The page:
The training required to practice is another difference between family medicine and internal medicine. After completing medical school, aspiring physicians in both fields begin residency. However, the nature of their postgraduate training differs, particularly when it comes to the setting.
“Internal medicine residents take care of hospitalized patients for three years, with ample training in emergency medicine, critical care, and medical sub-specialty care,” Dr. Remakus explains. “Family practice residents usually receive approximately one year of that same inpatient training and then split the remaining two years of training among pediatrics, OB/GYN, and other outpatient medical disciplines.” He also adds that internal medicine residents typically have a more rigorous call schedule, though this isn’t always the case.
While these are the general differences between the two, keep in mind that a resident physician’s experience will depend on a number of factors.
“Residency programs for both internal medicine and family medicine vary somewhat depending on their location, and the scope of training may be different in rural versus urban settings and in different regions of the country,” Dr. Doggett points out.
Lastly, the ability to further specialize lends itself more to internal medicine than it does family medicine, according to Dr. Girgis. “Internists can extend their training into a whole host of specialties, while the choices for family physicians are limited,” she says.
INTERNAL MEDICINE VS. FAMILY MEDICINE: COMPARING SKILL SETS
Family physicians are trained to diagnose and treat an entire spectrum of medical issues for patients of all ages. Internists develop a comprehensive and deep expertise of common adult health conditions, according to a comparison of internal medicine and family medicine from the American College of Physicians.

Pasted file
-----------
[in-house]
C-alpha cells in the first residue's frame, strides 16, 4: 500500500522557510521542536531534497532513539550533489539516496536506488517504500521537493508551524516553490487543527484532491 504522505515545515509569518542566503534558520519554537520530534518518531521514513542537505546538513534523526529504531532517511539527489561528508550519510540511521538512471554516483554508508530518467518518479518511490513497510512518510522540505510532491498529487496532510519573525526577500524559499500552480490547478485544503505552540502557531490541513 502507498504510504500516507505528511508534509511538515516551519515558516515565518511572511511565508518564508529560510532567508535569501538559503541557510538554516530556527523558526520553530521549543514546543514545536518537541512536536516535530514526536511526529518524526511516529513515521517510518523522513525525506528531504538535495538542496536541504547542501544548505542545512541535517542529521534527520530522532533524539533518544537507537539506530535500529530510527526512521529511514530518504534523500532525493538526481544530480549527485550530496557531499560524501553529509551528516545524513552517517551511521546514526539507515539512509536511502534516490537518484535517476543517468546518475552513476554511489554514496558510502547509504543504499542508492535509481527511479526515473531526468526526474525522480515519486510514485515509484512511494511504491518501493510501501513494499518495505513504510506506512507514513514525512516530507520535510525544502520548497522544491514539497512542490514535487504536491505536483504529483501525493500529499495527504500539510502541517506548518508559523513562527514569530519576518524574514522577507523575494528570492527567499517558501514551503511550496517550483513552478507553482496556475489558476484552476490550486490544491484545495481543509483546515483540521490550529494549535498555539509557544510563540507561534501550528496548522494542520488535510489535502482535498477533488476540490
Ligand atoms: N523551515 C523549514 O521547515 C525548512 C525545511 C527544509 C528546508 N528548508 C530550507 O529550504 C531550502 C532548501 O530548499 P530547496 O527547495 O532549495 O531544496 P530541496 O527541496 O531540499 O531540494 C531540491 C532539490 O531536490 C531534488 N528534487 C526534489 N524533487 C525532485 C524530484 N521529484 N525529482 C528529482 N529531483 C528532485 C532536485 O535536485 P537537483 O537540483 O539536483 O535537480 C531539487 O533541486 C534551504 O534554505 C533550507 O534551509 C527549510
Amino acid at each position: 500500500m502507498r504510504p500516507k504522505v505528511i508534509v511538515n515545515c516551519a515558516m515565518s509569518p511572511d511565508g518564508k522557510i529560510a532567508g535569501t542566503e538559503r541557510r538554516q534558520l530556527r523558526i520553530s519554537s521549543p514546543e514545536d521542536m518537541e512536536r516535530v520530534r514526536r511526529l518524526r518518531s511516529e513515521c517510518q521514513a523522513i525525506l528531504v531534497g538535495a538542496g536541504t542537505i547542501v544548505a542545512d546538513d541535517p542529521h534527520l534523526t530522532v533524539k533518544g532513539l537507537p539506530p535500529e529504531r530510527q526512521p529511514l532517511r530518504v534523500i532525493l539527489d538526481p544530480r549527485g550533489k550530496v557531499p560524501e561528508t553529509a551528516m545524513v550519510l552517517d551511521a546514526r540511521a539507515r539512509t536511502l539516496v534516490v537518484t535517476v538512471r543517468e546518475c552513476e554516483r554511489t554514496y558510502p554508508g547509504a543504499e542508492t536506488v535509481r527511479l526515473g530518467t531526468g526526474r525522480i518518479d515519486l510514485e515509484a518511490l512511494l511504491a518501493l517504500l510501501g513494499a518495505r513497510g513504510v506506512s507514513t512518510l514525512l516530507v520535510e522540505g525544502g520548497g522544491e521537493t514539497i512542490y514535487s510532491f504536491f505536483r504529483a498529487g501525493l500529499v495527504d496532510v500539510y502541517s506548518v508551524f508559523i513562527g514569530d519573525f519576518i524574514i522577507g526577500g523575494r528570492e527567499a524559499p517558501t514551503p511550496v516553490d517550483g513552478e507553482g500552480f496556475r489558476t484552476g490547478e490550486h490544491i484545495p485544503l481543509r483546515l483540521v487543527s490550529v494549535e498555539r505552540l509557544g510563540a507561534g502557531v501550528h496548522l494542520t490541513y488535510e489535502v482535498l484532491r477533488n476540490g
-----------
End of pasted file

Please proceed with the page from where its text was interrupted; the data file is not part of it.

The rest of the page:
This allows them to diagnose a wide variety of diseases that commonly affect adults and to handle complicated cases where multiple conditions affect a single patient.
“Family physicians have a broader scope,” Dr. Doggett explains, “and usually feel comfortable caring for people of all ages and types of problems.” She adds that in her experience, family physicians do more outpatient procedures like skin biopsies, IUD placement, and joint injections. They also tend to have more training in women’s health and pediatrics as well as certain specialties, such as orthopedics.
Both types of physicians encounter a variety of conditions in different types of patients. The US Department of Labor lists critical-thinking skills as crucial for both internists and family physicians, which makes sense given both providers must assess a completely new set of symptoms with each patient. Internists tend to face more serious ailments, so the ability to work under pressure is also imperative. Family physicians must also possess strong relational skills as they often form bonds with patients and their families over time.
WEIGHING YOUR OPTIONS
When choosing internal medicine versus family medicine, it really comes down to personal preferences. But before any aspiring physician can select a specialty, it’s important to focus on attending a medical school that can provide the foundational education students need to be successful.
Learn more about how to compare options in our article, “How to Choose a Medical School: 9 Things to Evaluate Before Accepting.”
*This article was originally published in May 2018. It has since been updated to reflect information relevant to 2021.